How To Make Money Selling iPhone Apps - InformationWeek

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IoT
IoT
Infrastructure // PC & Servers
Commentary
5/5/2009
11:18 PM
Michael Hickins
Michael Hickins
Commentary
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How To Make Money Selling iPhone Apps

Developers hoping to cash in on the enormous popularity of the iPhone have to hold their collective breaths every time they submit an app to Apple, hoping it will not get rejected for some unknown reason.

Developers hoping to cash in on the enormous popularity of the iPhone have to hold their collective breaths every time they submit an app to Apple, hoping it will not get rejected for some unknown reason.This may change with the release of the iPhone OS 3.0, which will include parental controls; one thing many rejected apps have in common is that they run up against Apple's fairly puritanical decency standards (although apps that make farting noises or provide proxies for shaking babies apparently don't).

Although the block system hasn't been fully illustrated, it should let parents screen for particular kinds of apps and, in theory, prevent younger children from seeing Page 3 or other more controversial content in the future.
For the time being, however, most developers are fighting emotions that range from frustrated to downright furious. Most recently, Nine Inch Nails front man Trent Reznor, whose app was rejected by Apple, said the iPhone maker's policies remind him of Wal-Mart's, calling its vague standards "a matter of consistency and hypocrisy." He went on to vent, "Come on Apple, think your policies through and for [Pete's] sake get your app approval scenario together."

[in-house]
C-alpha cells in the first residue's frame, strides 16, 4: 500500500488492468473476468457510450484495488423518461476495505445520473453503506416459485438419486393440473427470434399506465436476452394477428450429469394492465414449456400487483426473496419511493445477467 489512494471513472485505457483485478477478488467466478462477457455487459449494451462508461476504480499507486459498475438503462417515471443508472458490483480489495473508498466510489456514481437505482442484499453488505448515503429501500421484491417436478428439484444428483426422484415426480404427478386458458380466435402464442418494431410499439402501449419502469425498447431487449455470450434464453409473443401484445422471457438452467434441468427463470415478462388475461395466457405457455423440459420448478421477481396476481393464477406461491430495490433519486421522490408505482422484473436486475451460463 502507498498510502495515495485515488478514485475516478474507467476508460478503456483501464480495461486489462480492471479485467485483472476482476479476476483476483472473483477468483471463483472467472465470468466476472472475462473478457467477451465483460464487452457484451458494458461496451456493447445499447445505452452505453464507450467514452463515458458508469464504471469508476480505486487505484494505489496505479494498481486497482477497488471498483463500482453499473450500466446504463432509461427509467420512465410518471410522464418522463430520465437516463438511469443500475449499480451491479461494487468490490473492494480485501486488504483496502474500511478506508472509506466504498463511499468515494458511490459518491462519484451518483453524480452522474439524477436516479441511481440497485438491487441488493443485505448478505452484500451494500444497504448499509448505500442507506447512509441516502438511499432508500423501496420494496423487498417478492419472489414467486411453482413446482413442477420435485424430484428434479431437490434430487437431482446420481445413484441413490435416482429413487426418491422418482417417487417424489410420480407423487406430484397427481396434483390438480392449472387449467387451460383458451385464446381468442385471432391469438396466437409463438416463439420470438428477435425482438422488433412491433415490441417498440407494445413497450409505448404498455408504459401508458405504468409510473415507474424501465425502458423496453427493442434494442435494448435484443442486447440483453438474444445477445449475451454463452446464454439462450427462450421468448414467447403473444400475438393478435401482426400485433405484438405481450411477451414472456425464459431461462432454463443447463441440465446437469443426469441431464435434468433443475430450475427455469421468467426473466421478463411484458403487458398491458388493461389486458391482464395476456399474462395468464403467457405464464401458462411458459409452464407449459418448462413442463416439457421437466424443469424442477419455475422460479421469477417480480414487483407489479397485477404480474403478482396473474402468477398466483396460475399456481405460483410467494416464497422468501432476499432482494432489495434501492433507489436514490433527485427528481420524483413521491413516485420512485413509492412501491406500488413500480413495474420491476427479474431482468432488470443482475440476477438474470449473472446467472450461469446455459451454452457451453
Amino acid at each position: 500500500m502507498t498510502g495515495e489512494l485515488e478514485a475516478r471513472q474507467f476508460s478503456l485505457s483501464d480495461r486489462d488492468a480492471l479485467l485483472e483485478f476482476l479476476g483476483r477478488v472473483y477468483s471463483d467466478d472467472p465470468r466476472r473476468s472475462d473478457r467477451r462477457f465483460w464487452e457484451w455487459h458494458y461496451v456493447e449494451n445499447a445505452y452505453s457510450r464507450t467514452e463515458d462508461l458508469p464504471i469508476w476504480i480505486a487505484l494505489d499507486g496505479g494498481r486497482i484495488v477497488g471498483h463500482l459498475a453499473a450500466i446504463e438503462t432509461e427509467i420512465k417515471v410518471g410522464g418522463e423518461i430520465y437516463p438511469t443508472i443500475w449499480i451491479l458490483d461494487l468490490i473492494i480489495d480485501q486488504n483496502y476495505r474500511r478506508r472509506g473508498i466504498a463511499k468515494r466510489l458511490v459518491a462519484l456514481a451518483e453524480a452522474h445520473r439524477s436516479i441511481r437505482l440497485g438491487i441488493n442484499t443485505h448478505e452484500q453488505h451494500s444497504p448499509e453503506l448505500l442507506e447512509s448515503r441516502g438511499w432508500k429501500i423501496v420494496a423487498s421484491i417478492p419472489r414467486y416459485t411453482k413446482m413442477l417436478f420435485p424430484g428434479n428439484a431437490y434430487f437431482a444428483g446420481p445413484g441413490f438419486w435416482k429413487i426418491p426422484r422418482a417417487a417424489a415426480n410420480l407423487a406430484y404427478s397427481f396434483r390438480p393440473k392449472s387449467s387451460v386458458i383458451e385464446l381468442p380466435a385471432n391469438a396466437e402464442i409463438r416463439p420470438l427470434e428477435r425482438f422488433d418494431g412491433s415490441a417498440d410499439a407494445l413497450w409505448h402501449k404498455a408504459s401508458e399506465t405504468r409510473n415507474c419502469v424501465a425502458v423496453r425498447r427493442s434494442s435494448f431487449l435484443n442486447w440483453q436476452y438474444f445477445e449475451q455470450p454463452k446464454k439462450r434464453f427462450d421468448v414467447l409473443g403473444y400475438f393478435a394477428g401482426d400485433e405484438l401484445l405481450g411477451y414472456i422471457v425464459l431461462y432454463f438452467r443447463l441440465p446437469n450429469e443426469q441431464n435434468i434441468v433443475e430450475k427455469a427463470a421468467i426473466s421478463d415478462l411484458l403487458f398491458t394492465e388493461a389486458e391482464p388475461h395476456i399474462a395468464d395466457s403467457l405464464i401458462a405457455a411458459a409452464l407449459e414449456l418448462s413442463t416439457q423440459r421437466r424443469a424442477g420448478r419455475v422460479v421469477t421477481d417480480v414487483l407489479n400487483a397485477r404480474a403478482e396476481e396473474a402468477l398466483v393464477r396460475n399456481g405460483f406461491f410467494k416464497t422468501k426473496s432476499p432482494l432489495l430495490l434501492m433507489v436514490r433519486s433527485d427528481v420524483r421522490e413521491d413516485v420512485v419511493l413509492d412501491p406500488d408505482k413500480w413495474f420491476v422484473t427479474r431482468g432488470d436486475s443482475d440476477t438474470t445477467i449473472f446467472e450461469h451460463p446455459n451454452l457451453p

Apple provides plenty of technical guidance on building apps for the iPhone but doesn't provide any guidance about how it vets them once they've been submitted. Furthermore, the approval process is fairly slow, and developers who have their apps rejected have to go to the back of the line when they resubmit. Based on anecdotal evidence, it's fair to assume that apps with sexually explicit content or that could in some way be construed as competing with Apple will be rejected.

But the process is driving people crazy, as TechCrunch reports. "The number of times I get pinged about an iPhone app getting rejected is almost catching up to the number of times I get pinged for ones accepted. Obviously, it's a very small percentage that get rejected, but developers are getting increasingly annoyed -- and for good reason in some cases."

In addition to the relief that is promised with OS 3.0, though, is that another source of revenue is coming for iPhone app developers. A company called AdMob "helps monetize many iPhone applications by giving them the ability to embed advertisements," according to Om Malik.

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